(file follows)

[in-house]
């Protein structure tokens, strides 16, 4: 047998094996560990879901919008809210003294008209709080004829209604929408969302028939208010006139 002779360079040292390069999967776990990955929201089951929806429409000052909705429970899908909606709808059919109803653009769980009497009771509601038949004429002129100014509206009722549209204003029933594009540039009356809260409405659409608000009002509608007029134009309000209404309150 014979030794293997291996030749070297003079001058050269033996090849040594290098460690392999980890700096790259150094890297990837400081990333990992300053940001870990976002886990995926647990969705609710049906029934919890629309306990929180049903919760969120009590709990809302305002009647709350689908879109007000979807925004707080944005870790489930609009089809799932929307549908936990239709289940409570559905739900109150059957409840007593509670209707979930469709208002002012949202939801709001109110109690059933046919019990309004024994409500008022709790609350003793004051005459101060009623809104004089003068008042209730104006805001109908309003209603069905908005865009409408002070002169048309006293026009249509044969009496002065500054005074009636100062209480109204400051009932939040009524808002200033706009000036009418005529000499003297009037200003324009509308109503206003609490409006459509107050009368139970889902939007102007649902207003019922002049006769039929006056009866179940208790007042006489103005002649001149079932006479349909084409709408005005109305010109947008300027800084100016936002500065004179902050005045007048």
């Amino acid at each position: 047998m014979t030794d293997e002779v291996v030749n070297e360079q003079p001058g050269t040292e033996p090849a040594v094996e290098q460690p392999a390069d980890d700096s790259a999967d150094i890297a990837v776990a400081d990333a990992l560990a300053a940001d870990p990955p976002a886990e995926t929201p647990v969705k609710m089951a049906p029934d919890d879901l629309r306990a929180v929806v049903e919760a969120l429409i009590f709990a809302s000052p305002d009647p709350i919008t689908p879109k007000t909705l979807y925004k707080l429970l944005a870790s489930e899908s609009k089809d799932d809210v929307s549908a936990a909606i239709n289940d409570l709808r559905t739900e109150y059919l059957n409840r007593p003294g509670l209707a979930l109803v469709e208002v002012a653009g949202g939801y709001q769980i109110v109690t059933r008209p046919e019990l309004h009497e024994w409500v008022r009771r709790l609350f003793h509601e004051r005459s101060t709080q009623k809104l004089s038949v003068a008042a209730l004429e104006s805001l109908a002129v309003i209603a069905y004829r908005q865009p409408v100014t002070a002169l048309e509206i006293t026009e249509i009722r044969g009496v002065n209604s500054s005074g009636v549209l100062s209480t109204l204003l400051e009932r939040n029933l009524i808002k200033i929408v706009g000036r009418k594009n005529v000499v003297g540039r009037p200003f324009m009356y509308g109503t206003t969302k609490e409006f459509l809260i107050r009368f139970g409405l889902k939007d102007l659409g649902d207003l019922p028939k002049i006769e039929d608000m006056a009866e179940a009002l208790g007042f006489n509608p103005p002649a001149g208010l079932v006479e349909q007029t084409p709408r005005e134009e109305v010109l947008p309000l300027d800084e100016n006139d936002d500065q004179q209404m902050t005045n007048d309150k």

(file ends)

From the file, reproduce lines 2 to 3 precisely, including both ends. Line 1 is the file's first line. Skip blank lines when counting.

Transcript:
């Protein structure tokens, strides 16, 4: 047998094996560990879901919008809210003294008209709080004829209604929408969302028939208010006139 002779360079040292390069999967776990990955929201089951929806429409000052909705429970899908909606709808059919109803653009769980009497009771509601038949004429002129100014509206009722549209204003029933594009540039009356809260409405659409608000009002509608007029134009309000209404309150 014979030794293997291996030749070297003079001058050269033996090849040594290098460690392999980890700096790259150094890297990837400081990333990992300053940001870990976002886990995926647990969705609710049906029934919890629309306990929180049903919760969120009590709990809302305002009647709350689908879109007000979807925004707080944005870790489930609009089809799932929307549908936990239709289940409570559905739900109150059957409840007593509670209707979930469709208002002012949202939801709001109110109690059933046919019990309004024994409500008022709790609350003793004051005459101060009623809104004089003068008042209730104006805001109908309003209603069905908005865009409408002070002169048309006293026009249509044969009496002065500054005074009636100062209480109204400051009932939040009524808002200033706009000036009418005529000499003297009037200003324009509308109503206003609490409006459509107050009368139970889902939007102007649902207003019922002049006769039929006056009866179940208790007042006489103005002649001149079932006479349909084409709408005005109305010109947008300027800084100016936002500065004179902050005045007048």
């Amino acid at each position: 047998m014979t030794d293997e002779v291996v030749n070297e360079q003079p001058g050269t040292e033996p090849a040594v094996e290098q460690p392999a390069d980890d700096s790259a999967d150094i890297a990837v776990a400081d990333a990992l560990a300053a940001d870990p990955p976002a886990e995926t929201p647990v969705k609710m089951a049906p029934d919890d879901l629309r306990a929180v929806v049903e919760a969120l429409i009590f709990a809302s000052p305002d009647p709350i919008t689908p879109k007000t909705l979807y925004k707080l429970l944005a870790s489930e899908s609009k089809d799932d809210v929307s549908a936990a909606i239709n289940d409570l709808r559905t739900e109150y059919l059957n409840r007593p003294g509670l209707a979930l109803v469709e208002v002012a653009g949202g939801y709001q769980i109110v109690t059933r008209p046919e019990l309004h009497e024994w409500v008022r009771r709790l609350f003793h509601e004051r005459s101060t709080q009623k809104l004089s038949v003068a008042a209730l004429e104006s805001l109908a002129v309003i209603a069905y004829r908005q865009p409408v100014t002070a002169l048309e509206i006293t026009e249509i009722r044969g009496v002065n209604s500054s005074g009636v549209l100062s209480t109204l204003l400051e009932r939040n029933l009524i808002k200033i929408v706009g000036r009418k594009n005529v000499v003297g540039r009037p200003f324009m009356y509308g109503t206003t969302k609490e409006f459509l809260i107050r009368f139970g409405l889902k939007d102007l659409g649902d207003l019922p028939k002049i006769e039929d608000m006056a009866e179940a009002l208790g007042f006489n509608p103005p002649a001149g208010l079932v006479e349909q007029t084409p709408r005005e134009e109305v010109l947008p309000l300027d800084e100016n006139d936002d500065q004179q209404m902050t005045n007048d309150k």